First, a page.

Saturday, April 20, 2013

April 17, 1973

Today was another major Watergate day. This time super-major.


That's how Bob Haldeman begins his diary entry for Tuesday, April 17, the day that Richard Nixon publicly launched the cover-up of the cover-up. Haldeman's note early in the day:


Dean is the one who surprises and to some extent disappoints him [Nixon]. I found the latter rather shocking,  considering that Dean has turned total traitor, and he shouldn't be surprised and disappointed. He should be shocked and furious.


The question for them now is whether to work to get immunity for Dean or not. Colson calls to urge Nixon to intervene and prevent it, and Haldeman and Ehrlichman's interests are there, too. Immunity isn't going to come without testimony, and there's not way, at this point, that any of Nixon's closest aides survive that without at least indictments.

But here their interests are not necessarily the same as Nixon's, because Dean has threatened Nixon only in the context of a trial. Immunity could mean that Dean doesn't volunteer anything about his conversations with the president -- indeed, he's told Nixon that he hasn't so far, and while Nixon can't trust him there's at least some hope of it. On the other hand, Nixon hardly wants to create any divisions between himself and Haldeman, Ehrlichman, and Colson -- since all of them have far more on him than Dean does.

After two meetings for Nixon, Haldeman, and Ehrlichman, and after Nixon met with the Italian Prime Minister, the president then decided to finally make his press statement.

The first part was an announcement that he would, after all, allow his staff to testify for the Senate Watergate Committee, although he said he was reserving the right to have them decline to answer any question on the grounds of executive privilege. And then he's not able to say he's solved the case, so instead:


My second announcement concerns the Watergate case directly.

On March 21, as a result of serious charges which came to my attention, some of which were publicly reported, I began intensive new inquiries into this whole matter.

Last Sunday afternoon, the Attorney General, Assistant Attorney General Petersen, and I met at length in the EOB to review the facts which had come to me in my investigation and also to review the progress of the Department of Justice investigation.

I can report today that there have been major developments in the case concerning which it would be improper to be more specific now, except to say that real progress has been made in finding the truth.

If any person in the executive branch or in the Government is indicted by the grand jury, my policy will be to immediately suspend him. If he is convicted, he will, of course, be automatically discharged.

I have expressed to the appropriate authorities my view that no individual holding, in the past or at present, a position of major importance in the Administration should be given immunity from prosecution.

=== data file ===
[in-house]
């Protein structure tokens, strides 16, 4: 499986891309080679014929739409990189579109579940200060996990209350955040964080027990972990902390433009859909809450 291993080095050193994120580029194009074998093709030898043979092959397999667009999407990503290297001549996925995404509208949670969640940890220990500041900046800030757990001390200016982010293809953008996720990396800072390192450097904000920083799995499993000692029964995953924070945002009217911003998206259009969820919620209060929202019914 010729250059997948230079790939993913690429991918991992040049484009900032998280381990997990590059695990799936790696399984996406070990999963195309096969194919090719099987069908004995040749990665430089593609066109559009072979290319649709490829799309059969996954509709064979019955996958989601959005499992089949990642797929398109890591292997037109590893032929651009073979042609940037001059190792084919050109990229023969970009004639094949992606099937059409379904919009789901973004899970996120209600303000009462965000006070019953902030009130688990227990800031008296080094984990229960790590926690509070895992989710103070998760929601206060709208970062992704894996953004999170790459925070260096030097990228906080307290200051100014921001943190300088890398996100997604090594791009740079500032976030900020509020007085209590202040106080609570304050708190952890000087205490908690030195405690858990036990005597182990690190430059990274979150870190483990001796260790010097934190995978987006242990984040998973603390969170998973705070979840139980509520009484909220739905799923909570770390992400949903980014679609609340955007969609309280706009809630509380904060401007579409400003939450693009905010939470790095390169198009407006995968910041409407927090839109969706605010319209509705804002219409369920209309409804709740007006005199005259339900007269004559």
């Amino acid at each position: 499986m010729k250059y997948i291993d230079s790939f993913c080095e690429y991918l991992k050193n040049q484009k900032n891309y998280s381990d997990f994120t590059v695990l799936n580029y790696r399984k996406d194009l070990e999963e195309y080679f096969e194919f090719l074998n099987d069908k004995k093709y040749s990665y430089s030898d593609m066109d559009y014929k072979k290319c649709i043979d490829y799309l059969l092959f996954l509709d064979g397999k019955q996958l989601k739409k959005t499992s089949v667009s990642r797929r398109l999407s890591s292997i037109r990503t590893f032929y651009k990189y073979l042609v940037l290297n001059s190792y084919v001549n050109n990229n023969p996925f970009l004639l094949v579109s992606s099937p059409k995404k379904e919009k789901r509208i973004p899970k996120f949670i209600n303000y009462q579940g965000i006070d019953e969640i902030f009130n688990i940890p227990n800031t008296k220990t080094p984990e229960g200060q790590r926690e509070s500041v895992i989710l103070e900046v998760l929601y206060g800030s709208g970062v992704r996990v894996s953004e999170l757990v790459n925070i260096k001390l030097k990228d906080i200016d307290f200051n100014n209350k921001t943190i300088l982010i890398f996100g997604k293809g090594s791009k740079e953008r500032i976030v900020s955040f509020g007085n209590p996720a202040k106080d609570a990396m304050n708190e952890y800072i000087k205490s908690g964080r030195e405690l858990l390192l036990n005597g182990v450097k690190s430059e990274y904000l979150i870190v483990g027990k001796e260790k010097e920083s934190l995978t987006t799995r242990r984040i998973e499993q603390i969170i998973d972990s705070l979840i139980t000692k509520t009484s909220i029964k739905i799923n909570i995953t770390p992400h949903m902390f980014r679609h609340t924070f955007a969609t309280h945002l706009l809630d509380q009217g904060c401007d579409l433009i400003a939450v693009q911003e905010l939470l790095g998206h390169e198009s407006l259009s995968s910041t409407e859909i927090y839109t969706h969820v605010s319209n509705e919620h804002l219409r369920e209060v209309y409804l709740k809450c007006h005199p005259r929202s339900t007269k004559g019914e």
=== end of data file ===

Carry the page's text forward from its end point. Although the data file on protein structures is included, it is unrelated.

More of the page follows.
The judicial process is moving ahead as it should, and I shall aid it in all appropriate ways and have so informed the appropriate authorities.

As I have said before and I have said throughout this entire matter, all Government employees and especially White House Staff employees are expected fully to cooperate in this matter. I condemn any attempts to cover up in this case, no matter who is involved.


It's front-page news. And it's helped along by press secretary Ron Ziegler's comment, after Nixon is done. Ziegler gave a rehearsed answer to a question about Nixon's comments, saying that it was "the operative statement." When then asked the obvious follow-up, Ziegler affirmed that everything he and the president had said before this was "inoperative."

As a press event, it was mostly a disaster. But it served Nixon's purposes. First, it put pressure on both Dean and the prosecutors, who now pressed Dean to plead guilty to some charges. Total immunity wasn't coming. And it put down Nixon's first marker on the cover-up to the cover-up: the story that he had only learned over any of it, from John Dean, on March 21.

The pressure was building on Nixon, though, for one thing: to remove his two top staff assistants. Henry Peterson, in an afternoon meeting, argued strongly for ridding himself of them. What Peterson doesn't realize, however, is that they haven't betrayed the president; they've worked closely with him. But Dean hasn't talked yet about Nixon, and even Dean doesn't have any idea at all how well-informed and active Nixon has been of the cover-up from the start. Rogers, too, thought that they should resign, as had incoming WH Counsel Garment.

Nixon hasn't made that decision yet -- or at least, hasn't really made it yet. But the writing is on the wall. Part of Nixon's case against removing them is that all there is yet are rumors and accusations, and he should hang tough against that, but he must know by now that indictments are inevitable. And now he mentions to them that Bebe Rebozo will raise money for their legal fees, and that if they did leave he intends to have them set up and then run his post-presidential foundation.

Nixon certainly does know where he's vulnerable to Dean, though -- all day long, he runs past Haldeman the question of the hush money/"blackmail" for Hunt, the million dollars that Dean told him about. Nixon still isn't honest about it with his chief of staff, but he's clearly upset about it, and keeps circling back to it.

At the end of the day, past midnight, Nixon and Haldeman talk on the phone again. And Haldeman ends his notes for the day still wondering why Mitchell didn't step up and take the blame.


  1. You've got the year wrong, unless Watergate also implicated the Grant administration.

    1. Thanks, fixed.

      It's been a long, long, week, hasn't it.


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